Jason Hirschhorn is a pretty good dude, but the one drawback that would prevent him from becoming anyone's BFF on this site is his loyalty to That Team We Hate The Most, the Green Bay Packers. Still, that one fatal character flaw aside, he's a guy you'd like to have a beer with, as long as it's not that inferior Milwaukee product.
Leinenkugel's is good, can we agree on that? Either way, Jason is also one of the head cheeses...cheeses, get it???...over at Acme Packing Company, the SB Nation Green Bay site, and he was kind enough to venture into the heart of enemy territory and answer our questions leading up to Sunday's clash.
So give Jason a hearty SKOL, remember your manners in the comments, and enjoy.
After a 6-0 start, the Packers have stumbled, losing their last three. There have been several theories thrown around as to why the Packers are on a three game losing streak for the first time since 2008--maybe losing Jordy Nelson was a bigger deal than originally thought, maybe Aaron Rodgers is hurt, maybe the playcalling isn't what it should be. So, what is it? Is it one of those three issues, a combination of those, or something else entirely?
Certainly, the absence of Jordy Nelson has impacted the offense, as has the regression of Eddie Lacy. Still, the best answer I can give you is Aaron Rodgers doesn't seem in sync with the rest of the offense. When in the pocket, Rodgers looks far less comfortable than he has at any time I can remember, and he seems to miss receivers more often than ever. These are execution errors, and there's only so much we can say about them before devolving into baseless speculation. What matters is that the unit simply isn't moving the ball as well as it did the first three weeks of the season.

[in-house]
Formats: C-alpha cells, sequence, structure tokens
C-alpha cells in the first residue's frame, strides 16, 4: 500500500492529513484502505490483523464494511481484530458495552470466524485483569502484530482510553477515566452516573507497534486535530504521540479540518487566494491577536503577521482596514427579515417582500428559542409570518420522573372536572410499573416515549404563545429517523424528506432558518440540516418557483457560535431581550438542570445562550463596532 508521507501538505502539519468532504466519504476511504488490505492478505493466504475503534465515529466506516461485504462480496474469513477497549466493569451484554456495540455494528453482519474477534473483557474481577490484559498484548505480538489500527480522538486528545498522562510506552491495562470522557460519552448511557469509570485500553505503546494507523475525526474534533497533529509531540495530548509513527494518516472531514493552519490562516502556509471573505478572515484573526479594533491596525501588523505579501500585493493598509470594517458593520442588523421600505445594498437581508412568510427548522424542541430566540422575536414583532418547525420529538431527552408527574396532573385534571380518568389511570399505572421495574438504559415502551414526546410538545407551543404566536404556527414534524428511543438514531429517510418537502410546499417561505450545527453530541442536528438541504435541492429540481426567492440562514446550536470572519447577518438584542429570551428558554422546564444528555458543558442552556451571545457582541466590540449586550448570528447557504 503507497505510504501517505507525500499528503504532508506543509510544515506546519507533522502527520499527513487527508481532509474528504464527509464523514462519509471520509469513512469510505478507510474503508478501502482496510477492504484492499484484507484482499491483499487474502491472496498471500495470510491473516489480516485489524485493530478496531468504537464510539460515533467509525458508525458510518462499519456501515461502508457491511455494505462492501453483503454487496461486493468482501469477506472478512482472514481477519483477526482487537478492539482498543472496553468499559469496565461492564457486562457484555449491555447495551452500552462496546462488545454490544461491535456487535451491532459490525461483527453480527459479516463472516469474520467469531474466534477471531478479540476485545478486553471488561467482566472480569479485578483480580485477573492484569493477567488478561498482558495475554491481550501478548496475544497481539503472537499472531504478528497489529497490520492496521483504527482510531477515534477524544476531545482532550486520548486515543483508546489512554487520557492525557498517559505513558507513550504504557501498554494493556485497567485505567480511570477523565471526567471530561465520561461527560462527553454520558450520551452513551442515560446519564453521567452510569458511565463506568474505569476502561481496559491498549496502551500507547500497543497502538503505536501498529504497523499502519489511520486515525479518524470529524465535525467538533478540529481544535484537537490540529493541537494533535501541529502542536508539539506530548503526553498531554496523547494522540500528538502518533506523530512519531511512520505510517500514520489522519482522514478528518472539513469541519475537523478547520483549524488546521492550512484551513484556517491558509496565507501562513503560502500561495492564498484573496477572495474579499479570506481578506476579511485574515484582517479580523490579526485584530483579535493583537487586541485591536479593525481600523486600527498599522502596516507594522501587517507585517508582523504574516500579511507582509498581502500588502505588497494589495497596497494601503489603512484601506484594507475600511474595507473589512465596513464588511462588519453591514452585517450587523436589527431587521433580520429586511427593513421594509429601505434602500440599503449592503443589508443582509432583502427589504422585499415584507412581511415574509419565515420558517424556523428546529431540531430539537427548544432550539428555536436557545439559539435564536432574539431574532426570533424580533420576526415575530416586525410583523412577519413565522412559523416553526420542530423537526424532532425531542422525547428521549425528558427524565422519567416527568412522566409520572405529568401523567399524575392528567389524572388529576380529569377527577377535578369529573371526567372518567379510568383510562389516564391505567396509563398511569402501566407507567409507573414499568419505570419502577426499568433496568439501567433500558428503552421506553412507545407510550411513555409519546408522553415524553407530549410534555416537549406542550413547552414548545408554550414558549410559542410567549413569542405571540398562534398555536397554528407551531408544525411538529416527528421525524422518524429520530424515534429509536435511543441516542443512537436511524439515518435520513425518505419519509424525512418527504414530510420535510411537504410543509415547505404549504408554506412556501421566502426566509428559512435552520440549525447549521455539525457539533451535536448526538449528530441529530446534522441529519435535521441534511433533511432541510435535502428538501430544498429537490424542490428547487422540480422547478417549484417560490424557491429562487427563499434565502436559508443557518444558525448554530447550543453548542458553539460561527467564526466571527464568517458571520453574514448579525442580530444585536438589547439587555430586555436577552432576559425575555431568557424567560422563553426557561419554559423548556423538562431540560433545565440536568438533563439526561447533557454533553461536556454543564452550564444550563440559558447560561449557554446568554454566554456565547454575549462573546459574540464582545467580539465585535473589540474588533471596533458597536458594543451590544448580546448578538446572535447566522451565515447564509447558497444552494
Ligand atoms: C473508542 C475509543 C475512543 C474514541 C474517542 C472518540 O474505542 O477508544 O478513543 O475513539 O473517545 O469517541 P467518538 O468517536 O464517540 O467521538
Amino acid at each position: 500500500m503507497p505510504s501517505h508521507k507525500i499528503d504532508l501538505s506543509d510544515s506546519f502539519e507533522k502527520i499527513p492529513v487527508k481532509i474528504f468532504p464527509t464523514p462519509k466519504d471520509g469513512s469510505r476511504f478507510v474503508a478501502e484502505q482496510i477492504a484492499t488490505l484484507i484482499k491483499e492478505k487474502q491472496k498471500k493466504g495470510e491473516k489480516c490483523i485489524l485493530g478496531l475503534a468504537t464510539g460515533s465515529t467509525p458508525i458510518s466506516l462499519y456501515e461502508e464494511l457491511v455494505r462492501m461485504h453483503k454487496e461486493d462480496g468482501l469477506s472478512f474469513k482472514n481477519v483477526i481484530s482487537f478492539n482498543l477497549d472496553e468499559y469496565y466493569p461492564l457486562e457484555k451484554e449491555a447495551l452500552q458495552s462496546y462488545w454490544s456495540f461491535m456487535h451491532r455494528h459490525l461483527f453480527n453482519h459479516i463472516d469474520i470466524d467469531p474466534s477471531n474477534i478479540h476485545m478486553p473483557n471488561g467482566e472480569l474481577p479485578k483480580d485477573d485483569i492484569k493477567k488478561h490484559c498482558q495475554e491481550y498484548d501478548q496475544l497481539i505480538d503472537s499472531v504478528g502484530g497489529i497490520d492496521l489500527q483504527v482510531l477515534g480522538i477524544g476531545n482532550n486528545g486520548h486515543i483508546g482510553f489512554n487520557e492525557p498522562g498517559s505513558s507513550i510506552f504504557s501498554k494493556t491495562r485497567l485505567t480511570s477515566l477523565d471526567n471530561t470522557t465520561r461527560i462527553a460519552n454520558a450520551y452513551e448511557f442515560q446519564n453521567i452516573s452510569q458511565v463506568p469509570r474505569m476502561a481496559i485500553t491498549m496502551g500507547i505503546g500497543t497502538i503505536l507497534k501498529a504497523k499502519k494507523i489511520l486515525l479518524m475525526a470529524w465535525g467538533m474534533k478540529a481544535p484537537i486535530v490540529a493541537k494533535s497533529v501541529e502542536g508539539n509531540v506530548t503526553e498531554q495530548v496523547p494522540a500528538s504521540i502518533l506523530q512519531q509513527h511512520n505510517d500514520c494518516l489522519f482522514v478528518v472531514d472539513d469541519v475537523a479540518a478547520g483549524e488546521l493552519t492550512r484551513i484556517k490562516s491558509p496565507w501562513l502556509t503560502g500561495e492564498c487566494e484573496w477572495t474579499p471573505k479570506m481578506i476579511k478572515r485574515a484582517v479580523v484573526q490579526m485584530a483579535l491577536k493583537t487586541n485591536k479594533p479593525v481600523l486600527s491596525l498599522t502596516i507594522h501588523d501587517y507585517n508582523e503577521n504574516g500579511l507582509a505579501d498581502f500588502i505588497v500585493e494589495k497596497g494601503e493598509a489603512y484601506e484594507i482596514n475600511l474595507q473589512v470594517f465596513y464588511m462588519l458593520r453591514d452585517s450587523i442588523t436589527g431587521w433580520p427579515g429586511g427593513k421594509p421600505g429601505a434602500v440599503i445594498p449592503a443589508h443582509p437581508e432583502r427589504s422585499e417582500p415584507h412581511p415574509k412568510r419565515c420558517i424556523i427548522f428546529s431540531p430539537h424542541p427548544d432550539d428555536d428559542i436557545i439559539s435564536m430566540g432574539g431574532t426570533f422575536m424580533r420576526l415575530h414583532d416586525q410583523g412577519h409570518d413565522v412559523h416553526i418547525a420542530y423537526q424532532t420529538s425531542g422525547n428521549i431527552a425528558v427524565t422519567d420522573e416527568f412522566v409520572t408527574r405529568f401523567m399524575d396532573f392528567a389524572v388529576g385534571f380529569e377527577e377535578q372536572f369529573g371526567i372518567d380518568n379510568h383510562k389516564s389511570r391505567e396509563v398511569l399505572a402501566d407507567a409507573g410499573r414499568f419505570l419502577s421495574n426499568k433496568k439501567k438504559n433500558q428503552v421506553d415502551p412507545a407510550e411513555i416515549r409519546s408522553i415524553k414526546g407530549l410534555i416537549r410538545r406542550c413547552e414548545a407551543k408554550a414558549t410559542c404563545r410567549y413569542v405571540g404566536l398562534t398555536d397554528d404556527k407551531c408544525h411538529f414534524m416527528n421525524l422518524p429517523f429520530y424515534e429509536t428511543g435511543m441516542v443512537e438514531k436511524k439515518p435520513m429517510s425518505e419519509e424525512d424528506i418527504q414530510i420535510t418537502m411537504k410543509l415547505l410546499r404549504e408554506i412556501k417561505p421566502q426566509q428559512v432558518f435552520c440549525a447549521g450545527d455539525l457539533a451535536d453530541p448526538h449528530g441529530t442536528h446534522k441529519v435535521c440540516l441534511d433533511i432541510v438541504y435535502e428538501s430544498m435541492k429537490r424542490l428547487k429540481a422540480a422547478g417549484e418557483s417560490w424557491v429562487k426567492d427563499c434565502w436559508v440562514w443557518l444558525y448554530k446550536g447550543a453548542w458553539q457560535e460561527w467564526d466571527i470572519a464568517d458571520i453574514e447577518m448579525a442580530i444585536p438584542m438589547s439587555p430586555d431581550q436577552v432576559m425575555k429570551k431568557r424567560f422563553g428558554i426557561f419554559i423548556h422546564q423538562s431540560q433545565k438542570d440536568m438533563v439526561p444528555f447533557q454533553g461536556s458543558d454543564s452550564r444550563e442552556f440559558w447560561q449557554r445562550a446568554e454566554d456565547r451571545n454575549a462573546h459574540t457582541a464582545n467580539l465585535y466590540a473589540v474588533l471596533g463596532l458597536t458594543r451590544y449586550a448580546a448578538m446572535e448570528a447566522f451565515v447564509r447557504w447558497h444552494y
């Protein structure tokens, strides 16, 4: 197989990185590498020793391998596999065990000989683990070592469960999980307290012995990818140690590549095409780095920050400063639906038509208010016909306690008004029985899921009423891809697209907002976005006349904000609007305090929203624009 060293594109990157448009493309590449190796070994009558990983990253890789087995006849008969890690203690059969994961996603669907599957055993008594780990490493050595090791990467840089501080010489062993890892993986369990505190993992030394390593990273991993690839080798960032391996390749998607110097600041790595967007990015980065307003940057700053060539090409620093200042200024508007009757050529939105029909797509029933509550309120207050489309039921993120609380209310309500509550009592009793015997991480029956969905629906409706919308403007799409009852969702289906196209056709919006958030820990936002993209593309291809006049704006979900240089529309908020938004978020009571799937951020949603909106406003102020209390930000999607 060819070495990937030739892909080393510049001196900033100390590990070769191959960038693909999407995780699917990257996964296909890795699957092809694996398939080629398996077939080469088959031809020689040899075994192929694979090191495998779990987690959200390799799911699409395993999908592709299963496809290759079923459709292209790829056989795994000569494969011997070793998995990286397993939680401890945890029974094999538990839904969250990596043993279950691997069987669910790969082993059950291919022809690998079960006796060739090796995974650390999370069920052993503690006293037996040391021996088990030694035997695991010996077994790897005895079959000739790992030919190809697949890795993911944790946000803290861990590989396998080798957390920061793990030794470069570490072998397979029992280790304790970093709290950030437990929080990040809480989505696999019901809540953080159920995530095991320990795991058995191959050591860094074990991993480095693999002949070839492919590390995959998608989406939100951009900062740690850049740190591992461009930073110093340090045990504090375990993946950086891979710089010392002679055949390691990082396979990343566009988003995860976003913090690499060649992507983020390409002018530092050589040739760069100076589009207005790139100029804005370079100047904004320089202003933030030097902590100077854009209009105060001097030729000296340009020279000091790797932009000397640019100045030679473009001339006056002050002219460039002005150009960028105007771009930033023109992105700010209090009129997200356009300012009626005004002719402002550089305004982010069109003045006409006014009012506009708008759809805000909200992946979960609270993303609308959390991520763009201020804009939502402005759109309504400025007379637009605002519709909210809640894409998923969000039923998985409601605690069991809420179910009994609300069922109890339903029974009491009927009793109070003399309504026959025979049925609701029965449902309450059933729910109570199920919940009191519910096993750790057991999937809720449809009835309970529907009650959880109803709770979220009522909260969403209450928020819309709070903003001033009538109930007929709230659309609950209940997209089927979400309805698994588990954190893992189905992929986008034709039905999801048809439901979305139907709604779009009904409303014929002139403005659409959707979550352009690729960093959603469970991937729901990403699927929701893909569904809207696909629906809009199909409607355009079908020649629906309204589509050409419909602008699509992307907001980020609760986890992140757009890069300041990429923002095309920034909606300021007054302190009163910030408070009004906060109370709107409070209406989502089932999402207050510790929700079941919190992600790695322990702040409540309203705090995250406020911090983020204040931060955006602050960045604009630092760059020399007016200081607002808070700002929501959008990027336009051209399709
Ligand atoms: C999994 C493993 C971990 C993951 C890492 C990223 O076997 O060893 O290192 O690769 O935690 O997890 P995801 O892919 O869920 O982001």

At the same time, the offense's struggles can't last forever. Quarterbacks of Rodgers' caliber don't simply lose it during their prime, and at some point he will break out of his funk. Whether that happens this week against a good Vikings team is another matter.
There's no shame in losing to Denver and Carolina on the road. They are two of the top teams in the NFL this year, and if Green Bay gets those teams at home, the outcome might be different. But man, losing to Detroit, at home...that's just something that isn't supposed to happen to the Packers. And hadn't, actually, since 1991. Was it just 'one of those days', or do the things you talked about above mean the Packers are in real trouble right now?